The Sparta was developed during 2013 and introduced at CES 2014 as a way to offer the lion’s share of the sonic advantage the $38,000 PRO brings to the party at a lower price. Once the decision was made to offer a more affordable variant, certain decisions had to be made to maximize the effectiveness of the necessary compromises.
The result was that the same motors (initially), suspension, counter-rotational scheme, and bearings were selected. However, the plinths and platters are of different construction, as is the DC-motor-control system. While the Sparta’s plinths utilize the same materials as the PRO, it is a simpler application with simpler finishing, resulting in manufacturing efficiencies that allow lower production cost at the price of somewhat lower vibration damping. As of January 2015, the PRO uses a newer, costlier DCX motor. The Sparta maintains the implementation of the original motors used in the PRO, providing more than adequate operation within its performance envelope.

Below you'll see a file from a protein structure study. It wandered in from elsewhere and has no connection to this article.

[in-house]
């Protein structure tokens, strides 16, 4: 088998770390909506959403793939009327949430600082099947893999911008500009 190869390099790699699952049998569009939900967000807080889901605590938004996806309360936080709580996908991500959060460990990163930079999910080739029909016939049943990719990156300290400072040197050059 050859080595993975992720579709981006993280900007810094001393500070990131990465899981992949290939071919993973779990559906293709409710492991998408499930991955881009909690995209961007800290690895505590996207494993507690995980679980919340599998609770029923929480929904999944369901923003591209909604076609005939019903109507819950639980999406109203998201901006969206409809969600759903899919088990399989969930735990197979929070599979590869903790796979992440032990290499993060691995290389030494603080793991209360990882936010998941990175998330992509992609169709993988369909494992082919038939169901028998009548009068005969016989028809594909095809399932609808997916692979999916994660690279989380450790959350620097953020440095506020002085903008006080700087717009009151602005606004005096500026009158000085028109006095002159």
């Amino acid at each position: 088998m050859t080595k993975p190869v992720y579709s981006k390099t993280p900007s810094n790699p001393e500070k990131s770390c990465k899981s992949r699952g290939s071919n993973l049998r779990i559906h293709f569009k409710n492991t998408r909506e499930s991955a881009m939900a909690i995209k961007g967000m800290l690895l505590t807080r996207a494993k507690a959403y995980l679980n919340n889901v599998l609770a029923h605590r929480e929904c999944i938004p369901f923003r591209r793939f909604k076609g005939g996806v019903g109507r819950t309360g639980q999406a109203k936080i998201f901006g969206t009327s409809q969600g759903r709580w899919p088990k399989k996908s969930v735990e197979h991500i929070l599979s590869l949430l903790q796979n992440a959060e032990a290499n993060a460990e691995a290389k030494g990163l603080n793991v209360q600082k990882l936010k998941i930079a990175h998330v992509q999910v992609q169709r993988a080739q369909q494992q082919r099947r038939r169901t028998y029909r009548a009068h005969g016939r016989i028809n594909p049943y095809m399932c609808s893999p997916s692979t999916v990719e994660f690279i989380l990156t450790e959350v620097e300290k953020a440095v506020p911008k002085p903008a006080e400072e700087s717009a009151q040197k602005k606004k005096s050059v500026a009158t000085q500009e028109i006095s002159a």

The Soul of a New Machine
Unique to behold, the Sparta is essentially two complete turntables—each including a skeletal, metal-framed plinth fabricated of solid aluminum boards with phenolic inserts—one situated immediately above the other. Both hang freely from the same, patented, four-post, pillar suspension system. Occupying a space some 20 inches wide, 14 inches deep, and 11 inches tall, and weighing 70 pounds, the Sparta comes in at less than half the weight of my reference Redpoint Model D, yet with a similar overall footprint.